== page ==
Childhood Trauma & Adult Healing

Have you heard the buzz about the Adverse Childhood Experiences (ACE) Study? Well, back in 1995 the initial phase of the ACE study was conducted using survey information gathered from participants who answered questions about “childhood maltreatment and family dysfunction, as well as items detailing their current health status and behaviors” (CDC, 2014). The researchers looked at various experiences that a child might have while growing up, which included things like a parent in jail, a parent using alcohol or drugs, family divorce, and experiencing or witnessing abuse. The original study explored the impact of these ACEs on obesity rates, but since initiating this inquiry, it has become abundantly clear that these experiences also directly relate to many adulthood health problems, including mental illness. And, the higher the ACE score, or the greater the number of ACEs experienced, the greater the likelihood of adult health problems. This study supports the notion that certain, namely traumatic, experiences in childhood establish a propensity for poor health, early death, and poor quality of life in adulthood.

It’s important to recognize, however, that not everyone who has a high ACE score is destined to experience significant health problems in adulthood. Resiliency is a powerful thing. This study does not take into account any protective factors that people carry with them. We can’t always control what happens to a child, but we can hold hope that we will be able to provide enough protective factors, including surrounding the child with caring, stable adults, meeting their emotional needs, and allowing them to feel heard and valued, which can act as an antidote to trauma.

In my work with trauma and supporting clients in their healing journeys, I am routinely reminded of the integral connection between the mind and the body; emotional pain is so often expressed through physical means. In my practice, I am never surprised to hear of an adult with fibromyalgia who has a significant amount trauma in their life story. The body aches from the mind’s emotional discomfort with those experiences. As supported by the findings of the ACE study, those with impactful childhood experiences are more likely to struggle with both physical and emotional issues as an adult. I have found that so often adults with chronic pain, chronic migraines, digestive issues, and difficulty with weight also have significant experiences from earlier in life that still feel unresolved and persist in bothersome emotional reactions.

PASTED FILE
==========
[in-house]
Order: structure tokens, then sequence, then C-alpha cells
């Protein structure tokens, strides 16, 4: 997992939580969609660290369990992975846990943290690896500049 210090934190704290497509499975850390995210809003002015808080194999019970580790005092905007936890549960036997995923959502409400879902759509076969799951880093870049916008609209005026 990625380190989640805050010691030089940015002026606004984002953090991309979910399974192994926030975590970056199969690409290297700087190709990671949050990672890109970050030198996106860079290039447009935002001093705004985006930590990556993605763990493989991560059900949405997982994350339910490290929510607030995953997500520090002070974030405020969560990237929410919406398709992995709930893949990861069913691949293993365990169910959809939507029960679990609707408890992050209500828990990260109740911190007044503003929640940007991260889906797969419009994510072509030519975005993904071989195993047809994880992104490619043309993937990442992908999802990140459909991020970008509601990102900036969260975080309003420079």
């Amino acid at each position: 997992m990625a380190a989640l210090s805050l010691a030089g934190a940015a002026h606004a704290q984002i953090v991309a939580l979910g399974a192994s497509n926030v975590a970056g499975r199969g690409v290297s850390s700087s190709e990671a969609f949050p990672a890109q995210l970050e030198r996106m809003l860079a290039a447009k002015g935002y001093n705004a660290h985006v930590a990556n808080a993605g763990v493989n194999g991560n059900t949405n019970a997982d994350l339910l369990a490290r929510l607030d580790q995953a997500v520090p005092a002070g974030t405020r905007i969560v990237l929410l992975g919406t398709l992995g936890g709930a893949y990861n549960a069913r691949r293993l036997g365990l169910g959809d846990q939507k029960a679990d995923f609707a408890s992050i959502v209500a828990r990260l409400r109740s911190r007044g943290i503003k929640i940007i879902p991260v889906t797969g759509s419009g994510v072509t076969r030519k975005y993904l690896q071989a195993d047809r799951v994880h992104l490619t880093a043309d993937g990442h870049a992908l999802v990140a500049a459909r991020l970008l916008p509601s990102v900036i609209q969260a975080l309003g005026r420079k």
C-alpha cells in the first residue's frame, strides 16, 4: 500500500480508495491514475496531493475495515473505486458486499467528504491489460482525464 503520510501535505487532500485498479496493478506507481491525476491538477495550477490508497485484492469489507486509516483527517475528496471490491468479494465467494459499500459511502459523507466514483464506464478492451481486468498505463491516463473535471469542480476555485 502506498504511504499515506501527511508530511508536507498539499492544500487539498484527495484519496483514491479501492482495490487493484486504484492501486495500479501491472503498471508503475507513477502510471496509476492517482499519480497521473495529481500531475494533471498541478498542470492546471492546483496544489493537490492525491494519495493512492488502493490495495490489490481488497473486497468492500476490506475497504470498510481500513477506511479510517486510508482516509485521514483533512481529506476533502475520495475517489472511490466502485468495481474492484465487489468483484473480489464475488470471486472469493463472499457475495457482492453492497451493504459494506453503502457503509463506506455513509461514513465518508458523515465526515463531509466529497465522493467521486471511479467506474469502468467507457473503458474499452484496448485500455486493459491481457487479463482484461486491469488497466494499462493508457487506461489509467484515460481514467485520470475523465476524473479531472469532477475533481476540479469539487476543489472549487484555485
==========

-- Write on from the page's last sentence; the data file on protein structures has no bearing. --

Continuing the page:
Ultimately though, we must remember that it’s not about what’s wrong with you; it’s about what happened to you. The traumas we carry from childhood do not make us who we are. And when we take the steps towards healing, it’s essential to recognize that we are writing a new chapter, paving a path of our own choosing, and perhaps making the choice to set down the heavy load and be okay with that. If we can carry hope for a different tomorrow, we are not doomed to a lifetime of yesterdays.

For more information about the impact of trauma on the child’s brain CLICK HERE

Written by Lauren Robbins, MS LPCC LADC